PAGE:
To secure a judge’s blessing, law enforcement agents need only to submit complete applications and show that the phone numbers dialed are “relevant” to an investigation.

Kane’s email, dated in 2011, is significant because it suggests that “many agents” were using Stingrays for investigations after clearing only the low hurdle of court approval for a pen register. “The federal government was routinely using Stingray technology in the field, but failing to make that explicit in its applications to the court to engage in electronic surveillance,” ACLU Staff Attorney Linda Lye wrote in a recent blog post. “When the magistrate judges in the Northern District of California finally found out what was happening, they expressed ‘collective concerns,’ according to the emails.”

The revelation is closely tied to an electronic surveillance case that’s currently making its way through court, most recently prompting the ACLU and the Electronic Frontier Foundation to file an amicus brief challenging the constitutionality of a Stingray use.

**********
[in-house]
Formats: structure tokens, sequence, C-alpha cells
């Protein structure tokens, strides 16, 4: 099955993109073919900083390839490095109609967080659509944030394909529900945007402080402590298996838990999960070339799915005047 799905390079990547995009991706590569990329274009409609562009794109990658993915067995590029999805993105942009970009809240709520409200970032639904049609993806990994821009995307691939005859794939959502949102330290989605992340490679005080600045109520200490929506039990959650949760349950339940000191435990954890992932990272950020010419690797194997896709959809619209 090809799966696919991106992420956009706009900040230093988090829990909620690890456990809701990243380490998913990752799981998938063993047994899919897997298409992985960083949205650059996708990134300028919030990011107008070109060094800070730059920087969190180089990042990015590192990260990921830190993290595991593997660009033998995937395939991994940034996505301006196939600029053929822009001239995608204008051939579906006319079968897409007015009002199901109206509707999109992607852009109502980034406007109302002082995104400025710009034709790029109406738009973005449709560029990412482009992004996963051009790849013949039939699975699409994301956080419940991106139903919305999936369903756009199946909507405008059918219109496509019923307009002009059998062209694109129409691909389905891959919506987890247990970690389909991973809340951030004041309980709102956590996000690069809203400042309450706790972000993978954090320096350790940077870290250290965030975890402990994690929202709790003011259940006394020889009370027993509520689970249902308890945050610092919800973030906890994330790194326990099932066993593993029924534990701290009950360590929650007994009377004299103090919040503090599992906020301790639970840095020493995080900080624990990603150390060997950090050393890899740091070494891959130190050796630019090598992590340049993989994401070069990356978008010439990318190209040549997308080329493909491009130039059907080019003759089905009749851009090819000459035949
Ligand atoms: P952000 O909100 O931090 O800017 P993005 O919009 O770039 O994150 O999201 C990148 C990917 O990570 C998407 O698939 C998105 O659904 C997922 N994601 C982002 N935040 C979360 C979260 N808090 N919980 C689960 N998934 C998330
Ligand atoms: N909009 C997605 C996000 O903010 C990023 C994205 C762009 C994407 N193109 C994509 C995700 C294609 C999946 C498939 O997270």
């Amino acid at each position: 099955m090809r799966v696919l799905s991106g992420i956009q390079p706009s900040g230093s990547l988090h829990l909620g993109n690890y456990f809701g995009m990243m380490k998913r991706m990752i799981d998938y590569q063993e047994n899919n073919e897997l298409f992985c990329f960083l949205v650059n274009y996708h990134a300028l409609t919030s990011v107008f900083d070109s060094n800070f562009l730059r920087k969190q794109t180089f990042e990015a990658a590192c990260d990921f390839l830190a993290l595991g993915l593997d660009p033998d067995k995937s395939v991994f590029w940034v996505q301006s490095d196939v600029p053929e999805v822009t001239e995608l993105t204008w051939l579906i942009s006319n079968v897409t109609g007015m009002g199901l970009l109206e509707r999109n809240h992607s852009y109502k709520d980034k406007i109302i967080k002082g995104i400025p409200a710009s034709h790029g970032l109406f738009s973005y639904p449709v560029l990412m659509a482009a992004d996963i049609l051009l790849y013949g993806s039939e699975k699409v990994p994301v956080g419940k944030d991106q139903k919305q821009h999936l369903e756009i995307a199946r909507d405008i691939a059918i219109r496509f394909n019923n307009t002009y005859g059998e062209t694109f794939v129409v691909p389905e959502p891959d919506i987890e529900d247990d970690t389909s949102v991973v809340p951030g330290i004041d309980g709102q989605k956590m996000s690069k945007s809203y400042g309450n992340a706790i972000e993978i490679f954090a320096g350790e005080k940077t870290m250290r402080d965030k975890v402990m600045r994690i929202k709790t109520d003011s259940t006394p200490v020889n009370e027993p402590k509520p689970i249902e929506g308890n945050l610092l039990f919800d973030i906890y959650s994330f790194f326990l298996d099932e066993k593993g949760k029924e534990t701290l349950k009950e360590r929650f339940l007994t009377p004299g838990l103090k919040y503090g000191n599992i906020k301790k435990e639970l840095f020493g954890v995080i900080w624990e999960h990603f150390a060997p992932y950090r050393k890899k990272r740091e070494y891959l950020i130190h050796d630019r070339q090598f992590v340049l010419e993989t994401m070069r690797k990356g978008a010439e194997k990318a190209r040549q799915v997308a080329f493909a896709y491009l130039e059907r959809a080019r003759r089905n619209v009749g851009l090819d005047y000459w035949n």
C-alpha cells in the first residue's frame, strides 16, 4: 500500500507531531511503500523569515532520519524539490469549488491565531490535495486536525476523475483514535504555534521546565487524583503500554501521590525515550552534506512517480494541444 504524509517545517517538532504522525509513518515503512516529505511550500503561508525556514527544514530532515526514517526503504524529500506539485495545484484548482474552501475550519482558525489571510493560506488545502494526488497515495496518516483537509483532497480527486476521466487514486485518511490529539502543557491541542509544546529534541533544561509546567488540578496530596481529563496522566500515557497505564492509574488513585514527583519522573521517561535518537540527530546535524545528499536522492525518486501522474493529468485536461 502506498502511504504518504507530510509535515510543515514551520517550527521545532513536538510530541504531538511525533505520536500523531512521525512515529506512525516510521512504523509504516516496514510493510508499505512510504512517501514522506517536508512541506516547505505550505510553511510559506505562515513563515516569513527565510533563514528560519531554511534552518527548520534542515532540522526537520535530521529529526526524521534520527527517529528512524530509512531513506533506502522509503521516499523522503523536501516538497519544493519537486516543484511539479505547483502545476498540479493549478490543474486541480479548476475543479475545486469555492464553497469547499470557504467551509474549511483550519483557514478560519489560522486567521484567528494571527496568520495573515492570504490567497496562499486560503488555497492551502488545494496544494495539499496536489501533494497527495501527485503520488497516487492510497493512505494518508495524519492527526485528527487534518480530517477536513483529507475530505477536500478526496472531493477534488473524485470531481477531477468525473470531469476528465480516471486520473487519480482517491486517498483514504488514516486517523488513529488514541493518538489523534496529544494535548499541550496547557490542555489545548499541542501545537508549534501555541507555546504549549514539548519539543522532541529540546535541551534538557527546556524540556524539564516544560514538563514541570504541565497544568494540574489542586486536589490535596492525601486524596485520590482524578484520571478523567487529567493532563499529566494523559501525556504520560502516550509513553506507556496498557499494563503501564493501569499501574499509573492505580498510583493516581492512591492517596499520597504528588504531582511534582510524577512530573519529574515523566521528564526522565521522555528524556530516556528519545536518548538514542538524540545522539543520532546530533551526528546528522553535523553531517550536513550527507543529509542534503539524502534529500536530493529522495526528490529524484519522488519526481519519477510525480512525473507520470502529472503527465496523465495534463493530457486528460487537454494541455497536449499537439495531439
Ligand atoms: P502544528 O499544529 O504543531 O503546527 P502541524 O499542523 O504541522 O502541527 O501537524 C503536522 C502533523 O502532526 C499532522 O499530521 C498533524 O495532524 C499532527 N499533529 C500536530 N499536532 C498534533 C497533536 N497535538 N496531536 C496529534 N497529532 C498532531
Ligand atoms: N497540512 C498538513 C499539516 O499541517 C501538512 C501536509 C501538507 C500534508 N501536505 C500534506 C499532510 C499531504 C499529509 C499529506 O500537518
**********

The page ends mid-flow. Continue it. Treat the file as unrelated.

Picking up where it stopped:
It all began back in 2008, when FBI agents used the technology to track down a hacker and alleged fraudster named Daniel David Rigmaiden — a guy who sometimes goes by an alias, represented himself in court, and seems to possess enough technical savvy and disposable income to challenge his prosecutors at every turn.

Through discovery proceedings, Rigmaiden “managed to get the government to admit that it has used this location tracking technology to find him,” Lye noted. “That is quite extraordinary, because there have been suspicions that that this device has been around and in use for quite a long time, but there are really very few cases where we talk about it, and this is the only criminal case where the government has plainly admitted to using it to locate a suspect.”

Because FBI agents used a Stingray to locate Rigmaiden, they not only figured out that he was inside a Santa Clara apartment building, but successfully sniffed down to the level of his exact unit.

But the request for court orders that authorized this investigation made only a fleeting mention of a mobile tracking device, without conveying just how powerful the surveillance tool actually is. “When we read the orders, we were very, very surprised and troubled,” Lye said. “Because the government was arguing in the criminal proceeding in Rigmaiden, yes, we acknowledge that we’ve used this cell site emulator, and we’re even … acknowledging that the device is intrusive enough in the way it operates to constitute a search — which is a significant concession.”